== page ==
So far we have only explained what causality is all about, but you may be wondering, “How the heck can I apply causation on my ML model?”. For this comes Causal ML, an emerging area of research that seeks to improve the ability of machine learning models to capture causal relationships in data. Causal inference in machine learning is based on the idea that correlations between variables are often not sufficient to establish causal relationships, as there may be other variables that influence both.

Machine learning models often rely on correlation learning, i.e., the ability to find patterns in data to make predictions. However, this capability can be limited in situations where a deeper understanding of the underlying causal relationships is required. Causal inference in machine learning seeks to address this limitation by using techniques and algorithms that take into account the causal relationships between variables.


The goal of causal inference in machine learning is to improve the accuracy and interpretability of models, which can have important implications in areas such as health, economics, policy, and justice. For example, causal inference models can be used to understand the effects of interventions and policies, to control for biases in data, and to provide greater transparency and explainability in automated decisions.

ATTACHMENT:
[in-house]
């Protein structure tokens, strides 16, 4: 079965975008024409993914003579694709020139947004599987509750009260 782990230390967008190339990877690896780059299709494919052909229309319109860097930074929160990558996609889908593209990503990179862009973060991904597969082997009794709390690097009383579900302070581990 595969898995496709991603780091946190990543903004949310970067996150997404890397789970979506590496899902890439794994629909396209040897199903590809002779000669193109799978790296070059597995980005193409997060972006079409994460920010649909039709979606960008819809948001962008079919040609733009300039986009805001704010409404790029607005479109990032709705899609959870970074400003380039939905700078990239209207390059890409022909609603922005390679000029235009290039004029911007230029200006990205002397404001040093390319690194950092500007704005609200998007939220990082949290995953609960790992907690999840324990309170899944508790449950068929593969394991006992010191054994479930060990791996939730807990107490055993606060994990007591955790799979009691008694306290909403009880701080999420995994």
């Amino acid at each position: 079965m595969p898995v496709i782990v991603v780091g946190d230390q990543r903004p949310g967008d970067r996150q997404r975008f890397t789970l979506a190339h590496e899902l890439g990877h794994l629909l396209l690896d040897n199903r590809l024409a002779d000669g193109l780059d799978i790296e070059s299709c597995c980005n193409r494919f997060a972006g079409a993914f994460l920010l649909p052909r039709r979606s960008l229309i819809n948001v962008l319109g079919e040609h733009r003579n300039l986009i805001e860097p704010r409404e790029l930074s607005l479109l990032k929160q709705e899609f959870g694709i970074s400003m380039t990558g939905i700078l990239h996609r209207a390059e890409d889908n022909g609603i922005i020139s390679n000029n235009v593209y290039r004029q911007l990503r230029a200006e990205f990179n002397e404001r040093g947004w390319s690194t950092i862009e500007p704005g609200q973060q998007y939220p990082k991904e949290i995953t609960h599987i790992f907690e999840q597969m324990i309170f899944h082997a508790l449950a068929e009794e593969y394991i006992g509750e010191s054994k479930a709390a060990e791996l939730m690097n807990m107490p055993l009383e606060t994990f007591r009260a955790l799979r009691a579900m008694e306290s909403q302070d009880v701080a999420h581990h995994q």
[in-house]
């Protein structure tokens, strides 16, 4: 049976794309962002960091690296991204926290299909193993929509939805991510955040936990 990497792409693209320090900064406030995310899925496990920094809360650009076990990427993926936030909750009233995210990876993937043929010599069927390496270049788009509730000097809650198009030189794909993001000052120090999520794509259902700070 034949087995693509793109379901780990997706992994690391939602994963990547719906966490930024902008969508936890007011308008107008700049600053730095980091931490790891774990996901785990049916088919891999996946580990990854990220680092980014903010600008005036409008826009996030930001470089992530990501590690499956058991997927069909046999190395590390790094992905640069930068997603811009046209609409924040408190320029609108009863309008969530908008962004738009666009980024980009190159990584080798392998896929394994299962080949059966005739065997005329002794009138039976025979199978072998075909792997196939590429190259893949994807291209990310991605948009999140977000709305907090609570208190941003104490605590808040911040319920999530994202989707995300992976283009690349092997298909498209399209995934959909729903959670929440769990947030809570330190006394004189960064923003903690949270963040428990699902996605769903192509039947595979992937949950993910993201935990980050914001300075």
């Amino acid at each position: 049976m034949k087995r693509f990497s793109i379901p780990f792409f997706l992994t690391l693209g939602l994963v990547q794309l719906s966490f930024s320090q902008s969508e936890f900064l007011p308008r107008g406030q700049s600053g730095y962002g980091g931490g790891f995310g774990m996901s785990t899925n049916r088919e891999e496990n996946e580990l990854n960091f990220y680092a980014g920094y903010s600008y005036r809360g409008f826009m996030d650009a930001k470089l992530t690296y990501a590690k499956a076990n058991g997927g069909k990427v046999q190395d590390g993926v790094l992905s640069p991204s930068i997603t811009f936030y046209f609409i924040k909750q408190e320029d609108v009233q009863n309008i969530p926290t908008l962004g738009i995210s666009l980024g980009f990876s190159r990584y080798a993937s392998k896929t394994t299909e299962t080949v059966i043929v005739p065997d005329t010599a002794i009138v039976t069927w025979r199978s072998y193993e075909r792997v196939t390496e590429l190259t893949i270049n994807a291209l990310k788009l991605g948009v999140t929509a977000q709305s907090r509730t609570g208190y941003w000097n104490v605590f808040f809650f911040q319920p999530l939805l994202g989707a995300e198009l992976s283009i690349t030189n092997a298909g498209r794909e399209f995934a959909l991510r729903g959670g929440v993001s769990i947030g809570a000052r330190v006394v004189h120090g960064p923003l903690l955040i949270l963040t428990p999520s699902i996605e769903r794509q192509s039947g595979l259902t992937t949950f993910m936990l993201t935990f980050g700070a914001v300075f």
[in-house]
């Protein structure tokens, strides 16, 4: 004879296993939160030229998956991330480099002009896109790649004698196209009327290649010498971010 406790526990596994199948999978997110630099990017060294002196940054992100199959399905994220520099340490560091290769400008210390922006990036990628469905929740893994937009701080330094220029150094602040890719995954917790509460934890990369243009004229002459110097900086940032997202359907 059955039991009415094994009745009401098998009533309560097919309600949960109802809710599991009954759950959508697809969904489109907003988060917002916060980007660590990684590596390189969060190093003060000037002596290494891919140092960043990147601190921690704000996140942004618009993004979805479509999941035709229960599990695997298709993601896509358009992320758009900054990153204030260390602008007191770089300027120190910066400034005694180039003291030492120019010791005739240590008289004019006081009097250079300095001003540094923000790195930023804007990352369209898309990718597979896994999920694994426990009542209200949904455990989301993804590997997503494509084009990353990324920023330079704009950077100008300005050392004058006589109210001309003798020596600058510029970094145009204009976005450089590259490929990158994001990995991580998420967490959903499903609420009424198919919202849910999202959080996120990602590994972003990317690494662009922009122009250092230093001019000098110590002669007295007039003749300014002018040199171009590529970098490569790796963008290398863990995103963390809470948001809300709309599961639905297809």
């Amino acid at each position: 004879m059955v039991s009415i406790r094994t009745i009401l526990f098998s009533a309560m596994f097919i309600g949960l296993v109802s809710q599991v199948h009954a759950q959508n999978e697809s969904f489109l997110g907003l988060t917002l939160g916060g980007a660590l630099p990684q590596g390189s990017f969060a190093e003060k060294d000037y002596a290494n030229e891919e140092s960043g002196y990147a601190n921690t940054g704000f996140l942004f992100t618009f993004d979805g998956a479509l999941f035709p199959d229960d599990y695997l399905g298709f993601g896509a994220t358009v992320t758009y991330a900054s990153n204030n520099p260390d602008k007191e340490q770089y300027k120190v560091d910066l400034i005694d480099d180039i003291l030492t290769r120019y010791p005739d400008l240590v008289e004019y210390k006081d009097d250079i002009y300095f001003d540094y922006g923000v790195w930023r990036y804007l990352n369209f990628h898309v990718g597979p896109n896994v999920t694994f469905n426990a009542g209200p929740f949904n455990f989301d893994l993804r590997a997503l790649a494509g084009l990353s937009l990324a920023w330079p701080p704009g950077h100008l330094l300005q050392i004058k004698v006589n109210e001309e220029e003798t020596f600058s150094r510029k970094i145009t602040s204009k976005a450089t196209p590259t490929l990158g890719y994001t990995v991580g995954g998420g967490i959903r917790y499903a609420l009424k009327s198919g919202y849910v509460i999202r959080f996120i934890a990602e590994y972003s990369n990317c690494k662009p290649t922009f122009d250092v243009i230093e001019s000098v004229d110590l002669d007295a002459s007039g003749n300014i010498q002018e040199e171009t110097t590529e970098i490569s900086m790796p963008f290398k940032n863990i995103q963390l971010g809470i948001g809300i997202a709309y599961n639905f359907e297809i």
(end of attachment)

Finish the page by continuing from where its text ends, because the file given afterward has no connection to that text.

In summary, causal inference in machine learning is an important area of research that seeks to improve the ability of machine learning models to capture causal relationships in data. This capability may have important implications in a wide variety of fields, and causal inference in machine learning is expected to continue to be an active area of research in the future.

What Causal ML can help you with

Now that we have introduced Causal ML, it is important to know what we can use this technology for.

Causal ML tries to identify the causes underlying the data, so it can be a technique to increase the personalization of our users. On the other hand, by understanding why a product is used, we can better target it to different individuals.

Thus, some interesting use cases can be:

  • Improving marketing decision-making: causal inference can be used to assess the impact of marketing campaigns on customer acquisition or on the loyalty of existing customers. Thus, by understanding the causal relationship between marketing actions and business results, strategies are optimized and ROI is improved.
  • Operational process optimization: can be applied to operational processes such as manufacturing or logistics. By understanding the causal relationships between key variables, bottlenecks and areas for improvement in processes can be identified, leading to significant improvements in efficiency and quality.
  • Fraud prevention: by analyzing the causal relationships between key variables, suspicious patterns indicating fraud or illegal activities can be identified.

If you have been attracted by the advantages of Causal ML, we work with you to bring out its full potential.

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Eduardo Matallanas
Senior Director of Engineering, Head of AI